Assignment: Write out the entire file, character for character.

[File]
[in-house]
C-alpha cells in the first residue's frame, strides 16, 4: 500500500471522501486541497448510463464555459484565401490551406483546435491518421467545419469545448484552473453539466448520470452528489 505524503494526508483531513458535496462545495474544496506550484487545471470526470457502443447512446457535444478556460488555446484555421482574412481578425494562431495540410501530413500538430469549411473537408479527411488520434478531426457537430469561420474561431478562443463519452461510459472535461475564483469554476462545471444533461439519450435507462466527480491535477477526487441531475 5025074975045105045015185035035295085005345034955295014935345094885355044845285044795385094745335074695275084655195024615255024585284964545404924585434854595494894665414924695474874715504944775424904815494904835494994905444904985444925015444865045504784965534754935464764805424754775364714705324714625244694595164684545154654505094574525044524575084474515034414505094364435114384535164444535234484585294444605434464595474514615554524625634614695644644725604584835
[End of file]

[in-house]
C-alpha cells in the first residue's frame, strides 16, 4: 500500500471522501486541497448510463464555459484565401490551406483546435491518421467545419469545448484552473453539466448520470452528489 505524503494526508483531513458535496462545495474544496506550484487545471470526470457502443447512446457535444478556460488555446484555421482574412481578425494562431495540410501530413500538430469549411473537408479527411488520434478531426457537430469561420474561431478562443463519452461510459472535461475564483469554476462545471444533461439519450435507462466527480491535477477526487441531475 5025074975045105045015185035035295085005345034955295014935345094885355044845285044795385094745335074695275084655195024615255024585284964545404924585434854595494894665414924695474874715504944775424904815494904835494994905444904985444925015444865045504784965534754935464764805424754775364714705324714625244694595164684545154654505094574525044524575084474515034414505094364435114384535164444535234484585294444605434464595474514615554524625634614695644644725604584835